Then within the ProcessRequest void test the encoded param to see if it's still viable (with in your specified time-frame) if so use BinaryWrite to render the File or if not you can render some HTML using Response.Write("Expired")

Something like :

public class TimeHandler : IHttpHandler, IRequiresSessionState
{
    public void ProcessRequest ( HttpContext context )
    {

        if( this.my_check_has_expired( this.Context.Request.Params["my_token"] ) )
        {
            // Has Expired 

            context.Response.Write( "URL Has Expired" );
            return;
        }

        // Render the File
        Stream stream = new FileStream( File_Name , FileMode.Open );

        /* read the bytes from the file */
        byte[] aBytes = new byte[(int)oStream.Length];
        stream.Read( aBytes, 0, (int)oStream.Length );
        stream.Close( ); 

        // Set Headers
        context.Response.AddHeader( "Content-Length", aBytes.Length.ToString( ) );
        // ContentType needs to be set also you can force Save As if you require

        // Send the buffer
        context.Response.BinaryWrite( aBytes );                            

    }
}

You need to then setup the Handler in IIS, but that a bit different depending on the version you're using.

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Strictally you don't need IRequireSession State depends if you are also doing some form of authentication or session tracking. –  hokapoka Apr 18 '11 at 13:17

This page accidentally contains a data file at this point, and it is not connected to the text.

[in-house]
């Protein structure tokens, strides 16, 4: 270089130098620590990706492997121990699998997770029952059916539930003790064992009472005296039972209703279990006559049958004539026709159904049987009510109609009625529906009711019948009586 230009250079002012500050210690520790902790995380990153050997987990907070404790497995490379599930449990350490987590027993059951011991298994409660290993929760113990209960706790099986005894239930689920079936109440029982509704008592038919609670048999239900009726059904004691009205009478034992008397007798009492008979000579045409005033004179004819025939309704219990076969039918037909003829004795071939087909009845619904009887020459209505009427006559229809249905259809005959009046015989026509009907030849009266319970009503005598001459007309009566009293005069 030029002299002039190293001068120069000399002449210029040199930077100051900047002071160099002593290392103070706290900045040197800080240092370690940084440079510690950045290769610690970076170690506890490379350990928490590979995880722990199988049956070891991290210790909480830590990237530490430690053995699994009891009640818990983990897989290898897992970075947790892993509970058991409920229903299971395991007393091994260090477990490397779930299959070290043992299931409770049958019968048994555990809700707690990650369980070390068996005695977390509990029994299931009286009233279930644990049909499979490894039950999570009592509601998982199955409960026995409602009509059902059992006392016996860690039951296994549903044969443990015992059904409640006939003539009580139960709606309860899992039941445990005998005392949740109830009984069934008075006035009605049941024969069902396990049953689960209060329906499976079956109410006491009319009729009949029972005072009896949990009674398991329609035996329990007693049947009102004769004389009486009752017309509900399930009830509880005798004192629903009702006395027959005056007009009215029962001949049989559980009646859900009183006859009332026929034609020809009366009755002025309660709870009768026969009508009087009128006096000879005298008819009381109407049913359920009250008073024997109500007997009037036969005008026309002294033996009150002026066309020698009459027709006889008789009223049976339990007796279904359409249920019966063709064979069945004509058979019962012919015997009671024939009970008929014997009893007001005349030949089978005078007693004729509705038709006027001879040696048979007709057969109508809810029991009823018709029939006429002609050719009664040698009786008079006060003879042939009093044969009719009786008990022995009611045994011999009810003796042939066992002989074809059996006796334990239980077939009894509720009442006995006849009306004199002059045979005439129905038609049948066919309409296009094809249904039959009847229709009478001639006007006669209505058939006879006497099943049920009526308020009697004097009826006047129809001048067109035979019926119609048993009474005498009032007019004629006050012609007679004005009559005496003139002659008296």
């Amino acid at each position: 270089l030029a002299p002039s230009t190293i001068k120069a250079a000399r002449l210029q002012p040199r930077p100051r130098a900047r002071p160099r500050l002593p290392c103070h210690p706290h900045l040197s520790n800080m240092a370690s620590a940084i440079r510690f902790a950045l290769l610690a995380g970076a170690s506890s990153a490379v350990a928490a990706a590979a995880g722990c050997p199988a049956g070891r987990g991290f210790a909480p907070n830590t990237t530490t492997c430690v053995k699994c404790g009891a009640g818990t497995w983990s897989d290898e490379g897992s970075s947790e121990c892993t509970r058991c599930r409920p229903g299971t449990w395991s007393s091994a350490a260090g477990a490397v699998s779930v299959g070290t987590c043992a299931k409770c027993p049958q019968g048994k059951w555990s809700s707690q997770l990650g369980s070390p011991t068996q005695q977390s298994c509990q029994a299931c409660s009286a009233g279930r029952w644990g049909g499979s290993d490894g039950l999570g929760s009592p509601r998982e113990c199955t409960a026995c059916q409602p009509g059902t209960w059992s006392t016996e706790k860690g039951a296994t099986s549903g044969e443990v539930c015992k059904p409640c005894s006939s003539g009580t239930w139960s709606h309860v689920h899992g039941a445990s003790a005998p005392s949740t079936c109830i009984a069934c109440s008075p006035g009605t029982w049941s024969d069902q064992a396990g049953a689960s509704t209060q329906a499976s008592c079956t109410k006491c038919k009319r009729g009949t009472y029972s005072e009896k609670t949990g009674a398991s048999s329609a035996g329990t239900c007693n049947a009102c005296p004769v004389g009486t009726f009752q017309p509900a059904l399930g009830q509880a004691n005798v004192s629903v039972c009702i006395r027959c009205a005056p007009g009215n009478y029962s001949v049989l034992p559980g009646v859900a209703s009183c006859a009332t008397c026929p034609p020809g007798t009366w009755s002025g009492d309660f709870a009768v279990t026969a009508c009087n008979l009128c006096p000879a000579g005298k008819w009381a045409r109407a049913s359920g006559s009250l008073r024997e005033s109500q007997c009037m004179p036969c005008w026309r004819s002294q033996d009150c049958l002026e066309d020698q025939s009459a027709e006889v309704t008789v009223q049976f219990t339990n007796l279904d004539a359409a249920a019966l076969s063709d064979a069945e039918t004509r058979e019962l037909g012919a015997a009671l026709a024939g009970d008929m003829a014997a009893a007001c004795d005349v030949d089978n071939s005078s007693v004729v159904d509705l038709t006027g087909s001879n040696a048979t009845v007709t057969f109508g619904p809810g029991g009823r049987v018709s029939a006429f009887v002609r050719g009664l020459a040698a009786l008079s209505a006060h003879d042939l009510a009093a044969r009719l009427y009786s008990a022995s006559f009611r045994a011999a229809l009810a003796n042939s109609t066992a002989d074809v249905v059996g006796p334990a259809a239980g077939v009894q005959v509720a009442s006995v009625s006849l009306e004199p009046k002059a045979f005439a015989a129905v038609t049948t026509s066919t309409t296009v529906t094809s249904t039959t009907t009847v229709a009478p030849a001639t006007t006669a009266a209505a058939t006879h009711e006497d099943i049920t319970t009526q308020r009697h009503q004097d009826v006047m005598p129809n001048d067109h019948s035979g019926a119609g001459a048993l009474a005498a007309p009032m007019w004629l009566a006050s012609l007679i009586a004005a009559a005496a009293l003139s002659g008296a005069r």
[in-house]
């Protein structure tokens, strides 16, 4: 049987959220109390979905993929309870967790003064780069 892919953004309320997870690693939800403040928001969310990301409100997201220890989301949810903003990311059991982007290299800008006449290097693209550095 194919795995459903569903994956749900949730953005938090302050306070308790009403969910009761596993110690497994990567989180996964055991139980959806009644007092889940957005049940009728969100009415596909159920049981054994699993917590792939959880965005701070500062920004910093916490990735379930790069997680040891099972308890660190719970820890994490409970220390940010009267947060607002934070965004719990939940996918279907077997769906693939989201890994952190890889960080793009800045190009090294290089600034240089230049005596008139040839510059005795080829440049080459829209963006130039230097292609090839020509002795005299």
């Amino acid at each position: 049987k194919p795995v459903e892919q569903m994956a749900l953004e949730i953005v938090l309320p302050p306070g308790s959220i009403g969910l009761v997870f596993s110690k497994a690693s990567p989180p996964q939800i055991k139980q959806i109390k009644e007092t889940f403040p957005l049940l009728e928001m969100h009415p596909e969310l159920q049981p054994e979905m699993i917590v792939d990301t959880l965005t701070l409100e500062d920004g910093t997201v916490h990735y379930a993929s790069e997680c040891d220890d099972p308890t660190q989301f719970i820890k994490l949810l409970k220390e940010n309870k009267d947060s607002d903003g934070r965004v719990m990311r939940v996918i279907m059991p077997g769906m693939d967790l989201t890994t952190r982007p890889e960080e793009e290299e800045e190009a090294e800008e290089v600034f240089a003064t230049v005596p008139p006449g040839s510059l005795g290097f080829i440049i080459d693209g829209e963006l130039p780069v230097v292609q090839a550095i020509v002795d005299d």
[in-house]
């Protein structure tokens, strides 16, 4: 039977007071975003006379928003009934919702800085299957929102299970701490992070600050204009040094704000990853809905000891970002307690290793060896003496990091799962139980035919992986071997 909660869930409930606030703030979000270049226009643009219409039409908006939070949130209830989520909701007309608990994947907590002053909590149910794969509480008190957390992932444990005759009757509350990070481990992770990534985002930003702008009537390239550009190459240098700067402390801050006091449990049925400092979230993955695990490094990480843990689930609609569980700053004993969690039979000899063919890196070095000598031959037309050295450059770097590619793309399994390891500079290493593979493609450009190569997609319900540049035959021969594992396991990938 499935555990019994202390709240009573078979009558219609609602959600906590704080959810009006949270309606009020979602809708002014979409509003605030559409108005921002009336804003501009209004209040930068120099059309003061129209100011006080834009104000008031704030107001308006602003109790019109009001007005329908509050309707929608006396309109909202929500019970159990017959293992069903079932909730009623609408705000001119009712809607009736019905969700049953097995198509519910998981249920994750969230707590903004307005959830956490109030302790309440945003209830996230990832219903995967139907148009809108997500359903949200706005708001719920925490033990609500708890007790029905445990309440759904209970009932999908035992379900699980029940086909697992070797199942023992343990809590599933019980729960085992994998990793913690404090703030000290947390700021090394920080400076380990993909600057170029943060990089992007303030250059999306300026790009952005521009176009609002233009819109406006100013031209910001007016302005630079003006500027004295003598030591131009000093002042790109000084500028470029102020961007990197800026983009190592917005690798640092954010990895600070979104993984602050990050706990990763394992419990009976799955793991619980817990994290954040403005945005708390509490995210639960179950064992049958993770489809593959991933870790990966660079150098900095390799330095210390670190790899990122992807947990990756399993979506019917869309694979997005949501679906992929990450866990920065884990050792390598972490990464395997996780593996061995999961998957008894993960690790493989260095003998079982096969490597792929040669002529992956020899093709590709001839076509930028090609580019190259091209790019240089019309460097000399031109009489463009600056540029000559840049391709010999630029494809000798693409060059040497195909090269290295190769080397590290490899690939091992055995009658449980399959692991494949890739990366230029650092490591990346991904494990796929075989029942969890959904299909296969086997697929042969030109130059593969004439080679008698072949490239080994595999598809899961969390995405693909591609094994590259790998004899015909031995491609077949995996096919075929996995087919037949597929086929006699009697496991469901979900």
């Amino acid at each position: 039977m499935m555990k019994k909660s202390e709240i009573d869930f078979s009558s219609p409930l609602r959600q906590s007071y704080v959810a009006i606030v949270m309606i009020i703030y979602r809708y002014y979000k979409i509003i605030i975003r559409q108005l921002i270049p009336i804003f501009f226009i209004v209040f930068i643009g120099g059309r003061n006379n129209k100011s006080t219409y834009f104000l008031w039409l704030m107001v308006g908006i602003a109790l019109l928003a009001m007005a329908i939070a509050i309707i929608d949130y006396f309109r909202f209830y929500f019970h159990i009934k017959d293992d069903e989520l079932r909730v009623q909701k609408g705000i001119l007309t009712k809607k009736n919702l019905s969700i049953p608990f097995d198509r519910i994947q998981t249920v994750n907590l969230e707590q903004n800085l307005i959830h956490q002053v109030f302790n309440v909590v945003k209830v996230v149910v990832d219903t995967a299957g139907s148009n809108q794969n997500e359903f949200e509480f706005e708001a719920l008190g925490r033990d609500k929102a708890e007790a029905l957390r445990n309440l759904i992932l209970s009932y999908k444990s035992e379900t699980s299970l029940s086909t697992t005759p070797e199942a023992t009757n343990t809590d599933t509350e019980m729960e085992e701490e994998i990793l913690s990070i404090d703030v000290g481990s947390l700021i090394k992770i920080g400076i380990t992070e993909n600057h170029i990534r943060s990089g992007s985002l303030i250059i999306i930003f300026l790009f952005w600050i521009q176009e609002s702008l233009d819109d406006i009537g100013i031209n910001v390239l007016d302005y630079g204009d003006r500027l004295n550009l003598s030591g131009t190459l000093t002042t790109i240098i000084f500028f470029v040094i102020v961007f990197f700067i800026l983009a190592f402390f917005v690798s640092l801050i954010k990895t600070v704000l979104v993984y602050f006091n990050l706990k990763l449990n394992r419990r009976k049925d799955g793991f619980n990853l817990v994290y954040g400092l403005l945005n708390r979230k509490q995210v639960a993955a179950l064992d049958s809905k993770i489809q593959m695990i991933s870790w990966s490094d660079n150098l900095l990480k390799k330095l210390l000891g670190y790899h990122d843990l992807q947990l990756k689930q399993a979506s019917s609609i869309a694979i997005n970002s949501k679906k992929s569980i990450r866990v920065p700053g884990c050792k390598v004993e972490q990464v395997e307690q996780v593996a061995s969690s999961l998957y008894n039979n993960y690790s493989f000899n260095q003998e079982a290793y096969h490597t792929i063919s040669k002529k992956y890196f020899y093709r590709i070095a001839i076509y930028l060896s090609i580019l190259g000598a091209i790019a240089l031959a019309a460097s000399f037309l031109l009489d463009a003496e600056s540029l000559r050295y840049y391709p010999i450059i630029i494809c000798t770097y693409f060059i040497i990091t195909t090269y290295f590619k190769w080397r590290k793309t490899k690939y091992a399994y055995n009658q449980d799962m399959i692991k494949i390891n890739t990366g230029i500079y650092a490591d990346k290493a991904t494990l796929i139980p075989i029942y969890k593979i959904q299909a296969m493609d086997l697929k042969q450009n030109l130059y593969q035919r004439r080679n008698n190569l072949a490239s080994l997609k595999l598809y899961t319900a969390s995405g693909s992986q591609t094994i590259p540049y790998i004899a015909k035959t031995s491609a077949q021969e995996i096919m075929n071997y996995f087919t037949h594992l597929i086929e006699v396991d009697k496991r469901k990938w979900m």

Here's a reasonably complete example.

First a function to create a short hex string using a secret salt plus an expiry time:

public static string MakeExpiryHash(DateTime expiry)
{
    const string salt = "some random bytes";
    byte[] bytes = Encoding.UTF8.GetBytes(salt + expiry.ToString("s"));
    using (var sha = System.Security.Cryptography.SHA1.Create())
        return string.Concat(sha.ComputeHash(bytes).Select(b => b.ToString("x2"))).Substring(8);
}

Then a snippet that generates a link with a one week expiry:

DateTime expires = DateTime.Now + TimeSpan.FromDays(7);
string hash = MakeExpiryHash(expires);
string link = string.Format("http://myhost/Download?exp={0}&k={1}", expires.ToString("s"), hash);

Finally the download page for sending a file if a valid link was given:

DateTime expires = DateTime.Parse(Request.Params["exp"]);
string hash = MakeExpiryHash(expires);
if (Request.Params["k"] == hash)
{
    if (expires < DateTime.UtcNow)
    {
        // Link has expired
    }
    else
    {
        string filename = "<Path to file>";
        FileInfo fi = new FileInfo(Server.MapPath(filename));
        Response.ContentType = "application/octet-stream";
        Response.AddHeader("Content-Disposition", "attachment;filename=" + filename);
        Response.AddHeader("Content-Length", fi.Length.ToString());
        Response.WriteFile(fi.FullName);
        Response.Flush();
    }
}
else
{
    // Invalid link
}

Which you should certainly wrap in some exception handling to catch mangled requests.